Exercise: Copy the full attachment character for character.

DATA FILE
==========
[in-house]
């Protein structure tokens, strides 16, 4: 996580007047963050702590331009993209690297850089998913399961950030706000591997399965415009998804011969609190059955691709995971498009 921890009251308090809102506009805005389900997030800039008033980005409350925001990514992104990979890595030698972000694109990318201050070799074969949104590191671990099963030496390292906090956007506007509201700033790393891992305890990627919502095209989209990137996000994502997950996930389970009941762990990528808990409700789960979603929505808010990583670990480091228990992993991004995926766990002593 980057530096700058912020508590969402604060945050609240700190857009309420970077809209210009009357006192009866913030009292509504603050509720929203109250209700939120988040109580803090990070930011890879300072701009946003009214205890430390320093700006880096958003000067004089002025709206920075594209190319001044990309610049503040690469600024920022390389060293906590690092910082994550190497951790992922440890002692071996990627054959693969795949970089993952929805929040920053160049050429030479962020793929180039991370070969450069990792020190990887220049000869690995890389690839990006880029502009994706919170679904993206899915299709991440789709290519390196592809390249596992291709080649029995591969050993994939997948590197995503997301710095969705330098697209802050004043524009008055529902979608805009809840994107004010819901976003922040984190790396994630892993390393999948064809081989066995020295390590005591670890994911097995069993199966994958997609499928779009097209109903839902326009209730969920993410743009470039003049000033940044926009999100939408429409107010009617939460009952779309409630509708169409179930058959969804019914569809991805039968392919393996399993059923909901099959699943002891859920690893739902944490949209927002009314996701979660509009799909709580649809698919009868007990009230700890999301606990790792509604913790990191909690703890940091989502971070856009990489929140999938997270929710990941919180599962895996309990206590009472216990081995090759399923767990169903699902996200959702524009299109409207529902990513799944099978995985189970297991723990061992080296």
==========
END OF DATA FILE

[in-house]
């Protein structure tokens, strides 16, 4: 996580007047963050702590331009993209690297850089998913399961950030706000591997399965415009998804011969609190059955691709995971498009 921890009251308090809102506009805005389900997030800039008033980005409350925001990514992104990979890595030698972000694109990318201050070799074969949104590191671990099963030496390292906090956007506007509201700033790393891992305890990627919502095209989209990137996000994502997950996930389970009941762990990528808990409700789960979603929505808010990583670990480091228990992993991004995926766990002593 980057530096700058912020508590969402604060945050609240700190857009309420970077809209210009009357006192009866913030009292509504603050509720929203109250209700939120988040109580803090990070930011890879300072701009946003009214205890430390320093700006880096958003000067004089002025709206920075594209190319001044990309610049503040690469600024920022390389060293906590690092910082994550190497951790992922440890002692071996990627054959693969795949970089993952929805929040920053160049050429030479962020793929180039991370070969450069990792020190990887220049000869690995890389690839990006880029502009994706919170679904993206899915299709991440789709290519390196592809390249596992291709080649029995591969050993994939997948590197995503997301710095969705330098697209802050004043524009008055529902979608805009809840994107004010819901976003922040984190790396994630892993390393999948064809081989066995020295390590005591670890994911097995069993199966994958997609499928779009097209109903839902326009209730969920993410743009470039003049000033940044926009999100939408429409107010009617939460009952779309409630509708169409179930058959969804019914569809991805039968392919393996399993059923909901099959699943002891859920690893739902944490949209927002009314996701979660509009799909709580649809698919009868007990009230700890999301606990790792509604913790990191909690703890940091989502971070856009990489929140999938997270929710990941919180599962895996309990206590009472216990081995090759399923767990169903699902996200959702524009299109409207529902990513799944099978995985189970297991723990061992080296």